Crowdmatching and Participatory Budgeting

I learned recently about the formal concept and phrase “Participatory Budgeting”

Some links:

Crowdmatching seems related, so I was thinking about how much and in what way to talk about the value of crowdmatching in relation to PB. Thoughts from others?

I LOVE participatory budgeting! :slight_smile: It’s very much aligned with sociocracy, and it similarly ensures everyone has a voice in how things are going.

Check out Cobudgeting for member engagement: an interview with the Evolutionary Leadership Institute | by Francesca Pick | Greaterthan | Medium for a nice quick read on the topic, as well as: which is a tool for making it easy to do. Built by a coop in the Enspiral network, so bonus points there.

Okay, this actually ties in here. I just finally took time to make sense of “Democratic Funding” at which I noted at Snowdrift Wiki - Other Crowdfunding / Fundraising Services

They do participatory budgeting of a sort. They have a pool of funds, and it’s distributed with an effectively inverse relationship to the size of the donations. Large grants have less say in directing the pool, small donors have more say. The pool is split among a set of accepted projects. It’s all a one-off sort of fund-drive approach at this time (unclear about the future).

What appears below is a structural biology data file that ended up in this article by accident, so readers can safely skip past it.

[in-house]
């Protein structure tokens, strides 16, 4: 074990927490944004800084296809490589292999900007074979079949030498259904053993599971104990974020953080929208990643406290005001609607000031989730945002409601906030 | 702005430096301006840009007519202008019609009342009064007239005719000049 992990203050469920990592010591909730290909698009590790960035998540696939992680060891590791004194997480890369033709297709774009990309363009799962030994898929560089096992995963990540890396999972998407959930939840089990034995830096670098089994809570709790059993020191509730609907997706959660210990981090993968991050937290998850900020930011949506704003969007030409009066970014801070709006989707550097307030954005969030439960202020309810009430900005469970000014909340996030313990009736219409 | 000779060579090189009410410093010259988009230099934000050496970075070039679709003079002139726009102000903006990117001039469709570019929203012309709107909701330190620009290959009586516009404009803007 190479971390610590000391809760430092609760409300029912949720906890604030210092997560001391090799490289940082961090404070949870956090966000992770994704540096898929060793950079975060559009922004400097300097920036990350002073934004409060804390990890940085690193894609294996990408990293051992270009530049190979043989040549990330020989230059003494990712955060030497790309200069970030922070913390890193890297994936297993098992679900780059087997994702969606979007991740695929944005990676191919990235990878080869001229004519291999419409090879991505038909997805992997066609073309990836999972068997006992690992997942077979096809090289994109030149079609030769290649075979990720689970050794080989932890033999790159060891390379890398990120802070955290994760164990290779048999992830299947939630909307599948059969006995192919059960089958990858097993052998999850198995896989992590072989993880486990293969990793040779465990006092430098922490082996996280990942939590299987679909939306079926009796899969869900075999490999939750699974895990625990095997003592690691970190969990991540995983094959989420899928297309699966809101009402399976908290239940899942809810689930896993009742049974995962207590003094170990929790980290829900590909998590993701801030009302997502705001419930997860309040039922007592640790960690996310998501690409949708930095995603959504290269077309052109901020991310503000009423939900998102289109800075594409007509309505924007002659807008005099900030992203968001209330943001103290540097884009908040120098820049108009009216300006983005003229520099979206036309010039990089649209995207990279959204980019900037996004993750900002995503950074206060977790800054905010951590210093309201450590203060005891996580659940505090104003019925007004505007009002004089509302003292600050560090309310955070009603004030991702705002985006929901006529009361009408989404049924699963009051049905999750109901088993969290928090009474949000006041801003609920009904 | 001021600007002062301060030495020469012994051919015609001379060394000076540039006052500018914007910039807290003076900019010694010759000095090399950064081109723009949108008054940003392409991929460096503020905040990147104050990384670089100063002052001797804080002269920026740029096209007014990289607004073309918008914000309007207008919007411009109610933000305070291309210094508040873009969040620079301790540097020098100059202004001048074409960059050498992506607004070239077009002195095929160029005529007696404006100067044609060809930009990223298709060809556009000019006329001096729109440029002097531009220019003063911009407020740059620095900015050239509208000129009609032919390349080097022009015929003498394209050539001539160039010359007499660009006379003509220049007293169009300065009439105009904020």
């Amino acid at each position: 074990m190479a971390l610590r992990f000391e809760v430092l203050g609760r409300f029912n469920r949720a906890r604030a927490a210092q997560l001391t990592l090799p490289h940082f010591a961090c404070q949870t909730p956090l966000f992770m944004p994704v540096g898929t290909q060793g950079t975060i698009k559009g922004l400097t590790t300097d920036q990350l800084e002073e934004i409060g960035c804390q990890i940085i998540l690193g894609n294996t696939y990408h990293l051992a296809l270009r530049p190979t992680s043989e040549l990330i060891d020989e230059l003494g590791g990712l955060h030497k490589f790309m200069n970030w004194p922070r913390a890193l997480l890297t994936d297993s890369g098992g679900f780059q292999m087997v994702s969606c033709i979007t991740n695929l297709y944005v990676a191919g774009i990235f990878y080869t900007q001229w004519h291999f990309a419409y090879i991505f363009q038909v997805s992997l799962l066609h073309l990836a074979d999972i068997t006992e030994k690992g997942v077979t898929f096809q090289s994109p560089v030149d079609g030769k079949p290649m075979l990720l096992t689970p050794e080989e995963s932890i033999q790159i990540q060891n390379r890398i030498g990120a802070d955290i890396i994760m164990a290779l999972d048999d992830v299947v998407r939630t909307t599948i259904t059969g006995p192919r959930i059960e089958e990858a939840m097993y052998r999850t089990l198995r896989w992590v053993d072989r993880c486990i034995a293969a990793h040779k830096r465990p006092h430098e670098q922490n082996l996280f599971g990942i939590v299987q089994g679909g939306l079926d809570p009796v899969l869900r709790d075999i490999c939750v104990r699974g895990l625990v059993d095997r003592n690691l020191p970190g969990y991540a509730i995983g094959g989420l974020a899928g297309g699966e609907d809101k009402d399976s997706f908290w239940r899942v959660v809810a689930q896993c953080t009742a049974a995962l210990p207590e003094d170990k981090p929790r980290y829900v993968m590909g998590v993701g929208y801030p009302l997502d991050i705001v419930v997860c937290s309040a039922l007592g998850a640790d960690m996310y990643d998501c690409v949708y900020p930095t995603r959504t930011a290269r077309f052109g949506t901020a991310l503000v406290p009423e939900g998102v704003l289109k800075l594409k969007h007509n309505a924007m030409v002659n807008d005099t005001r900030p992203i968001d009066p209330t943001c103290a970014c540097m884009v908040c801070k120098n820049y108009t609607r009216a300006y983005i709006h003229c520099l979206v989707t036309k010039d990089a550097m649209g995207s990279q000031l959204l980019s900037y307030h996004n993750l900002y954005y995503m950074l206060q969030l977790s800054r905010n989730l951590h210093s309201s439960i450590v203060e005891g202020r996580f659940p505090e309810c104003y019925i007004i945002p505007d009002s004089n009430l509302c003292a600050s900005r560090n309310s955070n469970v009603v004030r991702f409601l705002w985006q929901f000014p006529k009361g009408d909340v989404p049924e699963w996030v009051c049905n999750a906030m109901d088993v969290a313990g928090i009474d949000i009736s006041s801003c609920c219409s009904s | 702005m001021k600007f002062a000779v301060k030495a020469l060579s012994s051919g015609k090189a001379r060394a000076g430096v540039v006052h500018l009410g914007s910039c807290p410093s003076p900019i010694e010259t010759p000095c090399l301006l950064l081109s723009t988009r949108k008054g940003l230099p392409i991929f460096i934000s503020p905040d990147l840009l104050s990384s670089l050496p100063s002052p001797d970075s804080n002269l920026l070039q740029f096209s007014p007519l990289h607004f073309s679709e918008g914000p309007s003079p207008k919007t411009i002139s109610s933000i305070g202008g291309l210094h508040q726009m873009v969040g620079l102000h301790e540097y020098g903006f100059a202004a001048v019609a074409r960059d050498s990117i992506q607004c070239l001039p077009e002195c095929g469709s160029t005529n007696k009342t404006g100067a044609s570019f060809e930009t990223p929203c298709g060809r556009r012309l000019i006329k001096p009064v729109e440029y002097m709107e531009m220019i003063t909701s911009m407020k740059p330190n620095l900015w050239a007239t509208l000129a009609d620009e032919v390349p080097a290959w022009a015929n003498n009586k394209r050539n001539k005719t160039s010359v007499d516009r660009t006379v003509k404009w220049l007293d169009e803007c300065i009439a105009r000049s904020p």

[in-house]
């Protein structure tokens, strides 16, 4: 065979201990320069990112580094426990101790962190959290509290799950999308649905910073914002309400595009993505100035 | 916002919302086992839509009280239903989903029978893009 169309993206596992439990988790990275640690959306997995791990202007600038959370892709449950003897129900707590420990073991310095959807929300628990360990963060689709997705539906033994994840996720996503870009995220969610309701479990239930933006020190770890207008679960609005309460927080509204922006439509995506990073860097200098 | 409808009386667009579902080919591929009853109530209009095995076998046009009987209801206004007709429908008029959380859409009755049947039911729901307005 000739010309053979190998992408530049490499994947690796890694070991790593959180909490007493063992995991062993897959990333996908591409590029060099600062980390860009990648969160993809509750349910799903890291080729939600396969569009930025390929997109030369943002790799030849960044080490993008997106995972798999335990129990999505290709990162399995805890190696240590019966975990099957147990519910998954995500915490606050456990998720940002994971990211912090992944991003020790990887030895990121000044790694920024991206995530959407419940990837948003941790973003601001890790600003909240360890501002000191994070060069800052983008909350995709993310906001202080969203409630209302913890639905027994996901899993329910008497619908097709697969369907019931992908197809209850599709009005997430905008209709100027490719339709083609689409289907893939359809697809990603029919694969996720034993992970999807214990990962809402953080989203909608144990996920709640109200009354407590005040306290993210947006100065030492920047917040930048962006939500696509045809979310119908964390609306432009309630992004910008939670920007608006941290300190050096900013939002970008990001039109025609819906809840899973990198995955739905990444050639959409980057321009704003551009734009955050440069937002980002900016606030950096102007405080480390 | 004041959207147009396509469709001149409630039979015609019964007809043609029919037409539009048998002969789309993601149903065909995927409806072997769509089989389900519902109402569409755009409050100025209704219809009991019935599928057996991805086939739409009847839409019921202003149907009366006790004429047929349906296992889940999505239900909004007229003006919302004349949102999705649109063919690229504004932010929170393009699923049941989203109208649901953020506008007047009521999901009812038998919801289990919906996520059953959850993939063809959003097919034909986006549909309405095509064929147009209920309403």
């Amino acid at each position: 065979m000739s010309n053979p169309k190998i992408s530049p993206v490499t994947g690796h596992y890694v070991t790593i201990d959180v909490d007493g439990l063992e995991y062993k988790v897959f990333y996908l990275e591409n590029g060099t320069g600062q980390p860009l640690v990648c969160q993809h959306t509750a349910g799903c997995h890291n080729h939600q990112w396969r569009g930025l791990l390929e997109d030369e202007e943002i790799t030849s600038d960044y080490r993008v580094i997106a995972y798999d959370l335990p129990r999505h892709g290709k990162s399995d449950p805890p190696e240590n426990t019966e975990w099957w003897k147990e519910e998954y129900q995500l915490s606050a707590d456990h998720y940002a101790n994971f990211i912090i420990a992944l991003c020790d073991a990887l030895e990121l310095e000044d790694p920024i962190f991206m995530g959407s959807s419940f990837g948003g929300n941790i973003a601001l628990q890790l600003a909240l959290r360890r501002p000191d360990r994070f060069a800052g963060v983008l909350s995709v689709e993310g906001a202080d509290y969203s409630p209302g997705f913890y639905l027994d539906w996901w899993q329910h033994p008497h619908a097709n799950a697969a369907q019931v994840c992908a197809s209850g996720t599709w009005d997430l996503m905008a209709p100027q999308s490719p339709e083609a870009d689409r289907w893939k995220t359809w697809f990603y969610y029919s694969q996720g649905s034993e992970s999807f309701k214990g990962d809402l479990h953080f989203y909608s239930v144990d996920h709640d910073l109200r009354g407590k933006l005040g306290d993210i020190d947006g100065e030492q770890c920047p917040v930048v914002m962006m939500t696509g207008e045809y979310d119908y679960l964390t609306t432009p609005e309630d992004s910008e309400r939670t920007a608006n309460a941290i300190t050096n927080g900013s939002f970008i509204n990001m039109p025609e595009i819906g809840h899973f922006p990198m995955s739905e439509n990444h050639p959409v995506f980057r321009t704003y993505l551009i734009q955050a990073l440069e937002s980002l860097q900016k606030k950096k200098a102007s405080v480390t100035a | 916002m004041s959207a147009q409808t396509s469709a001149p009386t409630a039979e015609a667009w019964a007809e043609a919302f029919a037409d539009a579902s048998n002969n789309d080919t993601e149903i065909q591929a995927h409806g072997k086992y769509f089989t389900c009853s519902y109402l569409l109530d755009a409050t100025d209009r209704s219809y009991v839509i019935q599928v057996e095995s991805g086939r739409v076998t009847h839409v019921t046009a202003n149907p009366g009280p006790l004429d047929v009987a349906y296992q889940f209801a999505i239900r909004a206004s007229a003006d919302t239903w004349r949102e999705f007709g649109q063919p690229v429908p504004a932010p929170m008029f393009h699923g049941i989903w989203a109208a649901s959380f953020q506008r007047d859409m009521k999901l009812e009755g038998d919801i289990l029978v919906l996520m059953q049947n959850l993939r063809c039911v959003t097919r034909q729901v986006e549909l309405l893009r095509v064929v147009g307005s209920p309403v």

I do think our crowdmatching approach is also participatory-budgeting in a sense. We don’t automatically spend all of the potential budget from all patrons, but we do see more of it go to projects as more patrons join that project’s crowd.

On a side-note: I had an initial misunderstanding of their approach which actually would be possible for crowdmatching as we plan it. Our old, too-complex original multiple-shares formula actually had their sort of quadratic (logarithmic) matching aspect in that pledges of higher value got reduced matching. This had the same principle that a large donor could put in a huge pledge and they would be matching many times over the small donors. Our formula failed in terms of explaining to patrons what a “share” meant since they couldn’t anticipate how it would work out in the end. We could potentially improve that by using something like their math which uses the relative pledge sizes in dollars, but to fit that with the actual idea of matching and not necessarily donating your full budget, that would be a different challenge to work out, and it seems too complex. Just interesting to note these relationships.

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